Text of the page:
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Published September 8th 2012
Even after chilli choke I still come back for more
Five years ago, had you asked me what immediately comes to mind when 'Silk Road' was mentioned, I would have said the Terracotta Warriors, silk trading route, nomadic tribes and deserts. Never in my wildest dreams did I ever think it would mean Uighur food. Then I discovered Silk Road Uighur Cuisine on Port Road.
Port Road was a road I frequented often and it was impossible to miss Silk Road with its striking blue wall and its name painted haphazardly on the side. Every time I drove past, I would wonder what was behind those walls and dark looking interior.
Succumbing to curiosity, I finally decided to enter and thus my introduction to Uighur food. I immediately fell in love with the exotic flavours. Since then, I have recommended Silk Road to many and most have remarked on how delicious the food is. Many would not have dared step in unless one was looking for a new food experience. This was because the striking blue of the exterior was so unmistakable that it first gave me the shudders.
Upon entering Silk Road, it would be difficult to ignore the vibrant orange and red coloured walls. A couple of dining tables and chairs took up this room along with a counter for paying the bill. Walking further into the second dining area, the walls were adorned with traditional musical instruments. An enormous wall hanging depicting traditional Uighur dance took up a large part of the eastern wall. Eyes were instantly drawn to a crystal chandelier which hung from the centre of this room giving it a somewhat opulent feel.
On our latest visit to Silk Road for a family dinner, we were seated in this second room. We found the restaurant had recently changed hands a month ago but the menu remained the same. The menu is accompanied by photographs, which makes ordering a little easier. We ended up with Lagman (Suiru), Ganbianpidaimian, Toho Kawap and Tangjiao.
Lagman (Suiru) - Handmade Noodles with Meat and Vegetable Stir-Fry ($13.00)
The Lagman (Suiru) is a personal favourite dish of mine. It is made up of marinated lamb pieces in a tomato based sauce with copious amounts of finely chopped garlic, onions, tomato, cloud ear mushrooms and capsicum. This 'sauce' lies on a bed of handmade noodles and the lengths of these noodles appear to be never ending so prepare to slurp away. Very addictive though quite oily.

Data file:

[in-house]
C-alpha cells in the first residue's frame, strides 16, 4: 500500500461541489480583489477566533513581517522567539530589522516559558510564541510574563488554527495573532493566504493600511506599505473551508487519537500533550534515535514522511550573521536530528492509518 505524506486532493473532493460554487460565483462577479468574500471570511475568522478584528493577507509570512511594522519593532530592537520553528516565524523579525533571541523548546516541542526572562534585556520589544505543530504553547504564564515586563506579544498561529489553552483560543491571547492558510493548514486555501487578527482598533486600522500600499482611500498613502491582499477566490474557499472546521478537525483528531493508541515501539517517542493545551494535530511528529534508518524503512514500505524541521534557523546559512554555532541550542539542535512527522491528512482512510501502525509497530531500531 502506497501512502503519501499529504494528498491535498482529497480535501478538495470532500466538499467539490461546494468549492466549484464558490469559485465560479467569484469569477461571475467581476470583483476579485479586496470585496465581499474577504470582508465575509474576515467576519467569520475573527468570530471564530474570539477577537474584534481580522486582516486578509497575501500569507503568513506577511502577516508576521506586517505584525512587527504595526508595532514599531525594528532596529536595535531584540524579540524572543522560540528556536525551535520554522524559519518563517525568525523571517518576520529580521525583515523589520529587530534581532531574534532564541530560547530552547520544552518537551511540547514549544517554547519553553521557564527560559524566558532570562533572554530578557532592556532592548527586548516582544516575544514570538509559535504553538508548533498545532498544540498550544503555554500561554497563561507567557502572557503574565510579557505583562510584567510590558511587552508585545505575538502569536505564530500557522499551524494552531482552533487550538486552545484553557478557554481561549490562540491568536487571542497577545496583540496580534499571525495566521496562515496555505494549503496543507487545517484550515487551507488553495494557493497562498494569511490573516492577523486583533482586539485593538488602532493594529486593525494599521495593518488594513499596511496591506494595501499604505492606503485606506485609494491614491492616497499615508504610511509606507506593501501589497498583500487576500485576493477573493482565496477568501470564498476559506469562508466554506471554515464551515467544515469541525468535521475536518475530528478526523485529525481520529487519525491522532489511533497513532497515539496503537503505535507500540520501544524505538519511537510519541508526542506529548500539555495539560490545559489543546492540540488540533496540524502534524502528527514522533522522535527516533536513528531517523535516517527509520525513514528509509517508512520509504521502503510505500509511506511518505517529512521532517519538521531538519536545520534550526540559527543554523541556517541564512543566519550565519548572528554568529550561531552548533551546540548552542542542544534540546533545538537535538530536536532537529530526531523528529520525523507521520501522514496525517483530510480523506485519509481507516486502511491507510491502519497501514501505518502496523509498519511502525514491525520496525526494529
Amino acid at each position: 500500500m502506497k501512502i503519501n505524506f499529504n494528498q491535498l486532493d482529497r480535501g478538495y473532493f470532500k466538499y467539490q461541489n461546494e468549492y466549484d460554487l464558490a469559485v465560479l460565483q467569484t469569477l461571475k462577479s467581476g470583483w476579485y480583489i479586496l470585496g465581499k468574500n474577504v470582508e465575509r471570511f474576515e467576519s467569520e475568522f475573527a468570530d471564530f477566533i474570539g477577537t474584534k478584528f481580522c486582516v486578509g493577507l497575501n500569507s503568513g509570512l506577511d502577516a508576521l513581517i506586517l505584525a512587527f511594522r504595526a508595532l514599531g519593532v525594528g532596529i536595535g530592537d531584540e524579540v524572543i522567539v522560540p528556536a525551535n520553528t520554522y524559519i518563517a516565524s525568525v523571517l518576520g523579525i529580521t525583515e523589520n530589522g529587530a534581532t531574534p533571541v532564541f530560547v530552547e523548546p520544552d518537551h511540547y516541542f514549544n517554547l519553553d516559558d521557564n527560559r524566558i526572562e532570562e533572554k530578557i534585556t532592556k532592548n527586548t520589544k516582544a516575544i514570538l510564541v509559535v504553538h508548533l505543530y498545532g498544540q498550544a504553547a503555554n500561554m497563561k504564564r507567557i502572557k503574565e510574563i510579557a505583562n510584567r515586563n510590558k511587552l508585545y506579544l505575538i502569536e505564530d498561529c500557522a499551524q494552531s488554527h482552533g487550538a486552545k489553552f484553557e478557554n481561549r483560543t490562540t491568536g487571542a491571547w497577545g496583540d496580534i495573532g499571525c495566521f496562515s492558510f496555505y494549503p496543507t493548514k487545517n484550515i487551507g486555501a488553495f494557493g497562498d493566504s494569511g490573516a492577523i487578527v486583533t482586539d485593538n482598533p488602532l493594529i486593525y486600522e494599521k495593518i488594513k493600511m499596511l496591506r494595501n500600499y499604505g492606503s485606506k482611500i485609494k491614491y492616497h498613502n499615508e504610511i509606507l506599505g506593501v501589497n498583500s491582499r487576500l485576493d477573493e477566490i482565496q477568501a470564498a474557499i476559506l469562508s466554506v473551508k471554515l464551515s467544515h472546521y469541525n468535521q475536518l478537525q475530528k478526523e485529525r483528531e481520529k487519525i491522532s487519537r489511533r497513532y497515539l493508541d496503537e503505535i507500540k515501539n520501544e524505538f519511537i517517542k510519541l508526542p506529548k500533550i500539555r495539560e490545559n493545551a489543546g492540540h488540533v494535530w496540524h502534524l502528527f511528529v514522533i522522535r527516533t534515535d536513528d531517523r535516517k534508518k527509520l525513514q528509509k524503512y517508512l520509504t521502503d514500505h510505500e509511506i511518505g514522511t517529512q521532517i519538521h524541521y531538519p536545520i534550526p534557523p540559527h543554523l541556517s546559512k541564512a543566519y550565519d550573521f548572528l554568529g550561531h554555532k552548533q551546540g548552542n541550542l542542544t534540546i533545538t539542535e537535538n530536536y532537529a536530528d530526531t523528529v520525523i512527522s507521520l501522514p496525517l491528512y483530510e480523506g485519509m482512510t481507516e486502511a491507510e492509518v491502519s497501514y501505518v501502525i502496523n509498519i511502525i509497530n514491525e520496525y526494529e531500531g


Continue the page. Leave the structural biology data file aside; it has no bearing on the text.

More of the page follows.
Ganbianpidaimian - HUGE serve enough to be shared between 2 -3 adults ($26.00)
The Ganbianpidaimian consists of short, hand-pressed flat noodles. It has dried chillies, lamb pieces, chives, garlic pieces and grounded Szechuan peppercorns. Best ordered mild unless you love your dishes chilly hot. Accidentally swallowing chilli from this dish can leave you in a coughing fit so I do suggest a beverage on the side for quick remedy. As you slowly bite into this dish, you may find the anaesthetic properties of Szechuan peppercorns taking over, gradually leaving your mouth and tongue faintly numb. Also quite oily but less addictive than the Lagman (Suiru).
The Tangjiao is a dumpling soup dish. Uighur dumplings are usually filled with lamb meat and in this instance, the flavorsome dumplings swam in a delicate meat broth of tomato, capsicum and finely chopped garlic. It was pleasantly enhanced with the addition of coriander and spring onions.
Toho Kawap - Uighur Style Chicken Shish Kebab ($10.00)
Toho Kawap translates to Uighur style chicken shish kebab. The chicken wing kebabs were served on the long steel rods they are skewered on. For some reason, eating kebabs straight from the rods seem to make them more delicious and fun to eat. Infused with cumin and chilli powder, these charcoal chicken wings would go really well with a nice cold beer. However, it would be hard to come by beer at Silk Road as it is a Halal restaurant.
Complimentary Tea. Bottle Drinks ($4.00), Can Drinks ($3.00), Spring Water ($2.50) and Home Made Yoghurt ($3.00) are also available
Tea was complimentary and drinking out of the small ceramic bowls provided, instead of normal teacups, was a novelty that took repeated visits to get accustomed to.
Every now and then I have a craving for the addictive flavour of Uighur food. At the beginning it was a running joke amongst friends that I must be expecting as I constantly exclaim "you know what I feel like? Uighur..."
After discovering my new love for Uighur food, I went on a quest to try the handful of restaurants in Adelaide serving Uighur food. In the end, I found Silk Road to be the best in terms of taste. I love the tangy taste of the tomatoes and the spiciness from the chillies. When their dish is spicy, they can really mean SPICY so I usually ask all the dishes to be done mild if chillies are featured. I always make sure I have a drink on the side just in case of accidental "chilli choke"
Silk Road is opened every night for dinner and only for lunch on the weekends. They are usually packed out on weekends for dinner so I would highly recommend making a reservation in advance to avoid disappointment. If you have never had Uighur food before, give it a try and like me, you may find yourself along The Silk Route.